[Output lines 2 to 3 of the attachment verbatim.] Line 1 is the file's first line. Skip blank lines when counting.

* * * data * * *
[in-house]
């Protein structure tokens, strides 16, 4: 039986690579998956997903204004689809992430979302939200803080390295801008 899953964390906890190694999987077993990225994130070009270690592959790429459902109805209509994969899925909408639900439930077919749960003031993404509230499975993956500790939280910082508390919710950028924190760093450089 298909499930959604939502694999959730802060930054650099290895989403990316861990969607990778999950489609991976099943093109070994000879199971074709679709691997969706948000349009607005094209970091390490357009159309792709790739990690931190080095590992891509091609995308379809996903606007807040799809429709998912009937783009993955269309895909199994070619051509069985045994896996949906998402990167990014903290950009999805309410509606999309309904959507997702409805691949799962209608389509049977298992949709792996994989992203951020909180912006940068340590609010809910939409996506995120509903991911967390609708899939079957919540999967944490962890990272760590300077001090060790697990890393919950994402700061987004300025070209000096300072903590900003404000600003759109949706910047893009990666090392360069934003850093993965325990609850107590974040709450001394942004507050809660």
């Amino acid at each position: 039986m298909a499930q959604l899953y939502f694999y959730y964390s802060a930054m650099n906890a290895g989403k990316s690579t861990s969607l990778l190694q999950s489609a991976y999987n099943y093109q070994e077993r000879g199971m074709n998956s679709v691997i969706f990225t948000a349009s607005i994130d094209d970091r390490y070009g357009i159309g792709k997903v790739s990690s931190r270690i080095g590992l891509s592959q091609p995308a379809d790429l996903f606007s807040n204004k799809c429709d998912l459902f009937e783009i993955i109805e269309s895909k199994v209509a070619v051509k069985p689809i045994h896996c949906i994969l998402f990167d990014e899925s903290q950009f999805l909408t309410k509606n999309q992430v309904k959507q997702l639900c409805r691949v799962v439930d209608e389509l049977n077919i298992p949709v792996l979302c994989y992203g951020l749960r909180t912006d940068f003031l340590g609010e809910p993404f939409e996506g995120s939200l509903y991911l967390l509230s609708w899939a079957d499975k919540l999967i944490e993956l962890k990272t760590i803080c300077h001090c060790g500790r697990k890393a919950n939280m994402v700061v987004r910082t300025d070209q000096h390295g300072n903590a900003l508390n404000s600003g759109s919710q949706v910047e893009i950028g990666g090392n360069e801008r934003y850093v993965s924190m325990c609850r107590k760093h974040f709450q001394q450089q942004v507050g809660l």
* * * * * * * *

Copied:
């Protein structure tokens, strides 16, 4: 039986690579998956997903204004689809992430979302939200803080390295801008 899953964390906890190694999987077993990225994130070009270690592959790429459902109805209509994969899925909408639900439930077919749960003031993404509230499975993956500790939280910082508390919710950028924190760093450089 298909499930959604939502694999959730802060930054650099290895989403990316861990969607990778999950489609991976099943093109070994000879199971074709679709691997969706948000349009607005094209970091390490357009159309792709790739990690931190080095590992891509091609995308379809996903606007807040799809429709998912009937783009993955269309895909199994070619051509069985045994896996949906998402990167990014903290950009999805309410509606999309309904959507997702409805691949799962209608389509049977298992949709792996994989992203951020909180912006940068340590609010809910939409996506995120509903991911967390609708899939079957919540999967944490962890990272760590300077001090060790697990890393919950994402700061987004300025070209000096300072903590900003404000600003759109949706910047893009990666090392360069934003850093993965325990609850107590974040709450001394942004507050809660």
């Amino acid at each position: 039986m298909a499930q959604l899953y939502f694999y959730y964390s802060a930054m650099n906890a290895g989403k990316s690579t861990s969607l990778l190694q999950s489609a991976y999987n099943y093109q070994e077993r000879g199971m074709n998956s679709v691997i969706f990225t948000a349009s607005i994130d094209d970091r390490y070009g357009i159309g792709k997903v790739s990690s931190r270690i080095g590992l891509s592959q091609p995308a379809d790429l996903f606007s807040n204004k799809c429709d998912l459902f009937e783009i993955i109805e269309s895909k199994v209509a070619v051509k069985p689809i045994h896996c949906i994969l998402f990167d990014e899925s903290q950009f999805l909408t309410k509606n999309q992430v309904k959507q997702l639900c409805r691949v799962v439930d209608e389509l049977n077919i298992p949709v792996l979302c994989y992203g951020l749960r909180t912006d940068f003031l340590g609010e809910p993404f939409e996506g995120s939200l509903y991911l967390l509230s609708w899939a079957d499975k919540l999967i944490e993956l962890k990272t760590i803080c300077h001090c060790g500790r697990k890393a919950n939280m994402v700061v987004r910082t300025d070209q000096h390295g300072n903590a900003l508390n404000s600003g759109s919710q949706v910047e893009i950028g990666g090392n360069e801008r934003y850093v993965s924190m325990c609850r107590k760093h974040f709450q001394q450089q942004v507050g809660l």